Tuesday, 16 June 2015

bastille - take a walk on the quiet side

I'm trying to replace hidden & secret, so let's call this face of Bastille the unknown & quiet one. The Bastille area of Paris, can usually best be described as bustling, very bustling. You will never walk long in order to find a cafe, restaurant, bar or anything that involves food, drinks & people. But there's another side of Bastille too, quiet corners with lovely passages & alleys, right next to all the agitation. Here are three of them.

c o u r  d a m o y e

Hidden and yet right next to Place de la Bastille. Most people walk by without ever noticing & yet all you have to do is take the entrance at number 12, discreetly located between two cafes.

The alley is open to public during daytime, but the gates close in the evening, making it possible for the lucky residents to enjoy this peaceful space all to themselves. I would love to see what it looks like on those beautiful summer nights. I'm sure tables & chairs are pulled out on the cobblestones for intimate dinners.

La Cour Damoye is named after Antoine Pierre Damoye who bought the plot in 1778. At that time it was used as a shooting gallery by the cavalry, but he started building & renting small industrial buildings out to scrap & rag merchants & other craftsmen who established their stores & workshops on the ground floor. Most of the buildings date back to this period of time with stories having been added later on.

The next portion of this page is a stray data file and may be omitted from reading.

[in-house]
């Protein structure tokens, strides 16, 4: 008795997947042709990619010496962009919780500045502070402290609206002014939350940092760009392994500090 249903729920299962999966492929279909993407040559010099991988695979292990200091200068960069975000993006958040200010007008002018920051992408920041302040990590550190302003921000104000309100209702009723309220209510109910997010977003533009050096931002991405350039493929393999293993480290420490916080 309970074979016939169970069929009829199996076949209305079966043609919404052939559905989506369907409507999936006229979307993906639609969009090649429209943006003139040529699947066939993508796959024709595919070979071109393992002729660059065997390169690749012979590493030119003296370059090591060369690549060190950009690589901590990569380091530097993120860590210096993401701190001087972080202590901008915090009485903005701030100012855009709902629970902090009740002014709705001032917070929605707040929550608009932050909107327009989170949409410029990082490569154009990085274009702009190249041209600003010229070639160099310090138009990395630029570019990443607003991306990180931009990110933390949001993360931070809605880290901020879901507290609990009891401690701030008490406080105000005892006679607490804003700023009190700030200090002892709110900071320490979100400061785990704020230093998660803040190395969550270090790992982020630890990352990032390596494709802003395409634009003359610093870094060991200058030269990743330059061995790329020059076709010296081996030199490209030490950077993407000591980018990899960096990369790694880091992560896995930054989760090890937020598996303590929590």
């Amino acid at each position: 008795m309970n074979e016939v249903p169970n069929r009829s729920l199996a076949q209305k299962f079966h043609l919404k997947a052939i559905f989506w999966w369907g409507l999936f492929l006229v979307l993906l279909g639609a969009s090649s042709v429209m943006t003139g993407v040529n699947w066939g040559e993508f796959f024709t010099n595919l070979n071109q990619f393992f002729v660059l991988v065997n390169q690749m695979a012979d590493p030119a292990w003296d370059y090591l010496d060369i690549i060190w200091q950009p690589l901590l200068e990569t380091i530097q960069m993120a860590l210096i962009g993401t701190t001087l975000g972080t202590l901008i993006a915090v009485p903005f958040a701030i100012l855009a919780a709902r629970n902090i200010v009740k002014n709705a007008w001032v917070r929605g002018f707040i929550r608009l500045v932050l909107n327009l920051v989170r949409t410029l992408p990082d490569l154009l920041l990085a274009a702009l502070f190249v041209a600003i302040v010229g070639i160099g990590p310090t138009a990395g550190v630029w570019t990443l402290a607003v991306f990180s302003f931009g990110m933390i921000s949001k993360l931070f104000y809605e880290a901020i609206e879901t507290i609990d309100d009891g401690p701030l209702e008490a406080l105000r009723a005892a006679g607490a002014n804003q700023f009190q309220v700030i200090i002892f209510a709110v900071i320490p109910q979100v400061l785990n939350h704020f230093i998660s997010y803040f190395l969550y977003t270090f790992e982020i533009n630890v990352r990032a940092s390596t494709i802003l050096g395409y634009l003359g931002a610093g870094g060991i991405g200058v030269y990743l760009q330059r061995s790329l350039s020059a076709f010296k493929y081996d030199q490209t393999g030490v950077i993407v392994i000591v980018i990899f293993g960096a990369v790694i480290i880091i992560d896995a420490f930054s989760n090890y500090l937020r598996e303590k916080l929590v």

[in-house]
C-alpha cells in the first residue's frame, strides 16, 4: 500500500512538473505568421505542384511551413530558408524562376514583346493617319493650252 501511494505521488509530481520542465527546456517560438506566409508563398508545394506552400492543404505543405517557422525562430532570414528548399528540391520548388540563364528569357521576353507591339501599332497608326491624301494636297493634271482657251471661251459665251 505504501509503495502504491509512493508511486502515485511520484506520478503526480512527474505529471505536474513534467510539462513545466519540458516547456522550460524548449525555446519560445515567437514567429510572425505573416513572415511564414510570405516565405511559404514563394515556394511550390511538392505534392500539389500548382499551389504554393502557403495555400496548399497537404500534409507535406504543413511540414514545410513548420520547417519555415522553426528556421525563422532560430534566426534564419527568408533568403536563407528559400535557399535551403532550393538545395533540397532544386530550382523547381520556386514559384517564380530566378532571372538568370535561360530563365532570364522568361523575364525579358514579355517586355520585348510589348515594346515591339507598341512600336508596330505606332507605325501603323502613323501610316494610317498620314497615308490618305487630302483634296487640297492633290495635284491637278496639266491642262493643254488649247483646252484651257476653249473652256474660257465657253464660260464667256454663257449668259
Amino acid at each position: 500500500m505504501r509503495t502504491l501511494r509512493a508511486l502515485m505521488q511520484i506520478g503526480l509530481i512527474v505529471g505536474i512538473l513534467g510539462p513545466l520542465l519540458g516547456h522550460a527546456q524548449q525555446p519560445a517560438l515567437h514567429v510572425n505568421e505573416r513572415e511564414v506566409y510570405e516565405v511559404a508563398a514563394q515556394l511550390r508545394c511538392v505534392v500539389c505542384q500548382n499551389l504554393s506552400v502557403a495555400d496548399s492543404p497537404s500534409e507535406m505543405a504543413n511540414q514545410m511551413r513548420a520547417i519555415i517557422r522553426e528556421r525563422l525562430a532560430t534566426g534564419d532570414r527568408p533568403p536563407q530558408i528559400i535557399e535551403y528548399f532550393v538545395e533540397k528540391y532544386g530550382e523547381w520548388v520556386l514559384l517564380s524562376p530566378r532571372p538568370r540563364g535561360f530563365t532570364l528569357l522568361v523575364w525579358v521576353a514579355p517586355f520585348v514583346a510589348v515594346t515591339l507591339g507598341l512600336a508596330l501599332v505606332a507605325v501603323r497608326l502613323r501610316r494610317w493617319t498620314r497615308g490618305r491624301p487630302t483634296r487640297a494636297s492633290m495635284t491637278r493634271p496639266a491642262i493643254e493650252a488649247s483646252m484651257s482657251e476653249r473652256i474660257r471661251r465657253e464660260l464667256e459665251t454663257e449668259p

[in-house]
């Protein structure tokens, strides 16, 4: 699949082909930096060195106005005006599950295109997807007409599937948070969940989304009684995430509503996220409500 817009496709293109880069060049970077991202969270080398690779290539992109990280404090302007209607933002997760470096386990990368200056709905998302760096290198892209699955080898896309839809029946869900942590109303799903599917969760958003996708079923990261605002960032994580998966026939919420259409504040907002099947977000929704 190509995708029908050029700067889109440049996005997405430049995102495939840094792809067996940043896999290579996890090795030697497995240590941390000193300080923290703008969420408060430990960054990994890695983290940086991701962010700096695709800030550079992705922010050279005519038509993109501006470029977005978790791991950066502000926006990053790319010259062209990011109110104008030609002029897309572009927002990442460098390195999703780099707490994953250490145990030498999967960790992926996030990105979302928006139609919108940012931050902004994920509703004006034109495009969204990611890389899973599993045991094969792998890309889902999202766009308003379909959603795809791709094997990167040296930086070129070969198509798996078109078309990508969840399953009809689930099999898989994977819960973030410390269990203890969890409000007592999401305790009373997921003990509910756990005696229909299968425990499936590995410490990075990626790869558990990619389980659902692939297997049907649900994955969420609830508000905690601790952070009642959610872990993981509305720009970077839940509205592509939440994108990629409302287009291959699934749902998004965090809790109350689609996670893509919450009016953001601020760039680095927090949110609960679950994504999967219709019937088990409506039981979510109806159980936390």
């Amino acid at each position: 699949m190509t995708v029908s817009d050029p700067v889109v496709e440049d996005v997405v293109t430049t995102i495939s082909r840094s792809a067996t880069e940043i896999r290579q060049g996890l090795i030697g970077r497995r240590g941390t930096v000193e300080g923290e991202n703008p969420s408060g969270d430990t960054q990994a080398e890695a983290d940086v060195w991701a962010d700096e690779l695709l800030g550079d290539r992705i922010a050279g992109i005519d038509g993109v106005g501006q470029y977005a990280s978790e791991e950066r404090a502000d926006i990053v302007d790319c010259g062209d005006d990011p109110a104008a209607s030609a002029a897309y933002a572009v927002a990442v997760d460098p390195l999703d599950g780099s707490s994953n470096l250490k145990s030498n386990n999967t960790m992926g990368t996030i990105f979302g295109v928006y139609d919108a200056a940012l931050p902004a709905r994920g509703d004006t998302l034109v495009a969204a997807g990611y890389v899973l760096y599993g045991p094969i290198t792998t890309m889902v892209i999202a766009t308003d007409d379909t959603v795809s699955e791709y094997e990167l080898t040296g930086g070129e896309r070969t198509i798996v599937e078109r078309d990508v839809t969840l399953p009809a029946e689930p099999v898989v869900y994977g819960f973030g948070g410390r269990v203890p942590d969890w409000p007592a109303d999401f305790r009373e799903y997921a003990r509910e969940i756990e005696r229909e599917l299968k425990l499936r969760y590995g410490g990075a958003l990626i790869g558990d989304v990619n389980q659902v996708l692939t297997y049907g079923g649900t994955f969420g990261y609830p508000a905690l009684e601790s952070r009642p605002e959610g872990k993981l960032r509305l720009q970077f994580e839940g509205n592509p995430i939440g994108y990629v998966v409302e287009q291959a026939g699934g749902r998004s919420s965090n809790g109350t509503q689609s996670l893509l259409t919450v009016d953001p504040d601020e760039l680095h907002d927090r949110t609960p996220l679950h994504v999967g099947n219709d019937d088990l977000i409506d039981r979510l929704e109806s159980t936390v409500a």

Today, you will mostly find communication agencies, design companies & art galleries, with private apartments on the upper floors, all in a quiet village-like atmosphere. And let's not forget the most famous address in cour Damoye : Brulerie Daval, one of the last coffee roasters in Paris where you can buy freshly roasted coffee from Madame D'Amico who opened this shop with her husband some 70 years ago...  that's right.

p a s s a g e  d u  c h e v a l  b l a n c

This passage is quite unique & different from most other passages in Paris with its singular architecture. As you can see, most of the buildings here have beautiful wooden pans. Built in 1824 the name is believed to come from an old signboard, which is quite disappointing I think. I had imagined some crazy story behind it, a legend about a great white horse (cheval blanc means white horse), but it doesn't seem to be the case.

Within the passage you will find a lovely procession of old, paved courtyards named after the first months of the year. There used to be plenty of workshops here for those working with wood; cabinetmakers, carpenters... Today it's mostly offices (I would love to work here!), showrooms & galleries, maintaining the creative vibe of the place. You can enter it at 2, rue de la roquette.

p a s s a g e  l h o m m e

I know I already did a post about this beautiful little passage, but it's really worth mentioning again, or at least show a few more pictures & it's right next to the other two places. Click here for more info on Passage Lhomme

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